It used to be simple. Cinemas were widescreen, televisions were fullscreen and computer monitors were fullscreen too. When you wanted to watch a film, you went to the cinema to watch it in widescreen, but when you wanted to watch television or use the computer, you used a fullscreen. It's called "the right tool for the job".
Then things got muddier. Home cinema boomed, especially with home DVD players, and people started to watch more movies at home - hence, there was a push to make televisions widescreen too, to watch movies on them. This caused a problem when watching normal fullscreen television programs on a widescreen tv, and then you get awkward stretching of faces or black bars on the sides of the screen, but it still kind of made sense - if you're watching a lot of widescreen content on your television, it makes sense to have a widescreen television and put up with the problems when the content is 4:3.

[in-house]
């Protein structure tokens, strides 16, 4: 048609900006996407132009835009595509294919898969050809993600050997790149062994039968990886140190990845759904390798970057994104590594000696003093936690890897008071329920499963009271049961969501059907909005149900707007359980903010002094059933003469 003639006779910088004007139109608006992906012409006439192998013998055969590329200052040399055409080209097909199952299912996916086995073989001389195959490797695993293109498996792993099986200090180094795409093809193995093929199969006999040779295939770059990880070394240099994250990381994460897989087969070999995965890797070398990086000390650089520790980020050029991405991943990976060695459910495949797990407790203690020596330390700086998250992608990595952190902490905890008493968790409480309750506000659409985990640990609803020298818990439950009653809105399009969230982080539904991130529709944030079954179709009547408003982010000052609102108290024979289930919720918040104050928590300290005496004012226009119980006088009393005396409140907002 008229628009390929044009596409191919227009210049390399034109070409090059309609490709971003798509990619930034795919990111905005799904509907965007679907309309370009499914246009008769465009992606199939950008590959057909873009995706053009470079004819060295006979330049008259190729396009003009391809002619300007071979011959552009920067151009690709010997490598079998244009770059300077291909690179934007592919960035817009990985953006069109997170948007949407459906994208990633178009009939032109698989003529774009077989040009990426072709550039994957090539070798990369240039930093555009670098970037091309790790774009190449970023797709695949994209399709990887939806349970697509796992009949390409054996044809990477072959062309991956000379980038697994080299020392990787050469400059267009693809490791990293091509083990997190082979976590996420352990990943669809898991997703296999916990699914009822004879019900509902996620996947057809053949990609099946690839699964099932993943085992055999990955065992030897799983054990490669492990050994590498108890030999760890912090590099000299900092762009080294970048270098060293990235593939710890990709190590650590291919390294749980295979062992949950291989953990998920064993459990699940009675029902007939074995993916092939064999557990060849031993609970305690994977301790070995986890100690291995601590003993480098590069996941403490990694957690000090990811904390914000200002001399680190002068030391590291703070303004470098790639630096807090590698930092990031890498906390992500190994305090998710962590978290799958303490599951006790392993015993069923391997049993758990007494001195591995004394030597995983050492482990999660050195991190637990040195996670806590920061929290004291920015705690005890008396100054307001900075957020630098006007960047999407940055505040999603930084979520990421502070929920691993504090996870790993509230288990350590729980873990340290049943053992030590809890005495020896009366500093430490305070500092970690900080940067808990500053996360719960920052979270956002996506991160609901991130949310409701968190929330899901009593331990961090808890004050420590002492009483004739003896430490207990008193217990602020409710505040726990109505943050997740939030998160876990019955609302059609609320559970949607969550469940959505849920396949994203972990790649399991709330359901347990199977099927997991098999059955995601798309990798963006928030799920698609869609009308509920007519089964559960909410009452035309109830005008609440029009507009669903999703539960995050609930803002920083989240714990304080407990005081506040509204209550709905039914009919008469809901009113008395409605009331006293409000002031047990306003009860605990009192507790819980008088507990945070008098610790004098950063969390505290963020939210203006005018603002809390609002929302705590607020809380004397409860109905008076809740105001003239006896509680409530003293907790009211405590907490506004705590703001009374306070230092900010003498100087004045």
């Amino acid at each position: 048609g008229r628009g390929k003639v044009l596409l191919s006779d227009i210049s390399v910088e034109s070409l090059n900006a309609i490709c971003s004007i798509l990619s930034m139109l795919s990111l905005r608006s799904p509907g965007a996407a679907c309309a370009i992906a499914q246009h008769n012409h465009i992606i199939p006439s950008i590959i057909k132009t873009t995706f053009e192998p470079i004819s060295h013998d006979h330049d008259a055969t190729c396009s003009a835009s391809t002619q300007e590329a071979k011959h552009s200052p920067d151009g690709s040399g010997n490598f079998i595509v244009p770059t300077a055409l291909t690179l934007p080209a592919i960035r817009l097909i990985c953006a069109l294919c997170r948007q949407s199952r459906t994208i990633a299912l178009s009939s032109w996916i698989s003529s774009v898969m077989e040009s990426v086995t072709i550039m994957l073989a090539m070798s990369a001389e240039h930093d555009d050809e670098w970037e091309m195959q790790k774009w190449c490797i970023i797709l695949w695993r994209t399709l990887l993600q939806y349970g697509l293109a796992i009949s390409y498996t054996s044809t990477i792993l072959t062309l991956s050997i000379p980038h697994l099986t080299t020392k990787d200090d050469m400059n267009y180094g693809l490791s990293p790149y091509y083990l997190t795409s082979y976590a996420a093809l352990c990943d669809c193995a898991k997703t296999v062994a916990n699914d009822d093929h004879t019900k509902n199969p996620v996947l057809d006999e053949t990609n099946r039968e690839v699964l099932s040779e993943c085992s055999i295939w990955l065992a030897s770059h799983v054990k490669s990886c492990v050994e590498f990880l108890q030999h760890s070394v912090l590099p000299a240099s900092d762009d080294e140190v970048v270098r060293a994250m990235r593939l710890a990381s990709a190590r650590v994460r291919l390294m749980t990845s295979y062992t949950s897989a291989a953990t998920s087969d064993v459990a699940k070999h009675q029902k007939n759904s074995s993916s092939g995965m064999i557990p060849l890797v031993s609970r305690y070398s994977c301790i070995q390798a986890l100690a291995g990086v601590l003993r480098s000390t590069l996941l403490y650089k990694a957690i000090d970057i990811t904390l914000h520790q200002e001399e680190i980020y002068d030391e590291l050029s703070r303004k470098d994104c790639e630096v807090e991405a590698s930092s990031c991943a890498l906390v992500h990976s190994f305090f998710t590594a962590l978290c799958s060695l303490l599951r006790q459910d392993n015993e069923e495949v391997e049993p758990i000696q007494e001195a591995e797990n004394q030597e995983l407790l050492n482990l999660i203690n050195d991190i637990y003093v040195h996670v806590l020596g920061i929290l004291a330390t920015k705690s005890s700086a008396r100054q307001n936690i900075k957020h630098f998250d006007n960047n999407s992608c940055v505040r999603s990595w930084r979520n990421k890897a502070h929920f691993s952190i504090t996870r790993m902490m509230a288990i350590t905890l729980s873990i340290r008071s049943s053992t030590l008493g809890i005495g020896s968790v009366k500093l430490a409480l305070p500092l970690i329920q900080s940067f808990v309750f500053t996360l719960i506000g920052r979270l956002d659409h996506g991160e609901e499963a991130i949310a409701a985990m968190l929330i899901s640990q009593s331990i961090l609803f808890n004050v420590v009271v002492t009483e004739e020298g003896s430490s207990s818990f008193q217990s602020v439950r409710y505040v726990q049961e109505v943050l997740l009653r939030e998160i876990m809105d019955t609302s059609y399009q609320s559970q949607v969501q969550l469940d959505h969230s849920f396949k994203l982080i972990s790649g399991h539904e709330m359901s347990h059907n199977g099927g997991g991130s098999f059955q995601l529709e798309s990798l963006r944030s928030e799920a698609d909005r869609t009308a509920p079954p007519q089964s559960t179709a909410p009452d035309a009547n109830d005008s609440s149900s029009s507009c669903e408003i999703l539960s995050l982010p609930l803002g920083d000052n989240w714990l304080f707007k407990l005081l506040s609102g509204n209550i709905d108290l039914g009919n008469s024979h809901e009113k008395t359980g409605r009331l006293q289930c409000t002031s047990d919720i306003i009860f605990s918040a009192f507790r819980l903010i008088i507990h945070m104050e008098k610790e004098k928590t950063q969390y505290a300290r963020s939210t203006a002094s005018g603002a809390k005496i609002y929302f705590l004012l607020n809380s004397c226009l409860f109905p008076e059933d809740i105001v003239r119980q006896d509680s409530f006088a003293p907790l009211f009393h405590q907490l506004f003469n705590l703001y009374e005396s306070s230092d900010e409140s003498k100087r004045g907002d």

Then things got stupid. Insidiously, computer monitors and laptops tended towards widescreen too. Why? Sure enough, some people do watch occasional DVDs on their laptops, but watching DVDs is such a minute part of computing, why on Earth should it dominate the screen format? If people want to buy a widescreen laptop for watching widescreen movies I've got no problem with that, but if you ask a shop assistant now if they have any non-widescreen monitors or laptops they'll look at you as though you're crazy. Yet there are so many applications where fullscreen, with more vertical space, is just better - we don't all watch movies on our computers all day you know.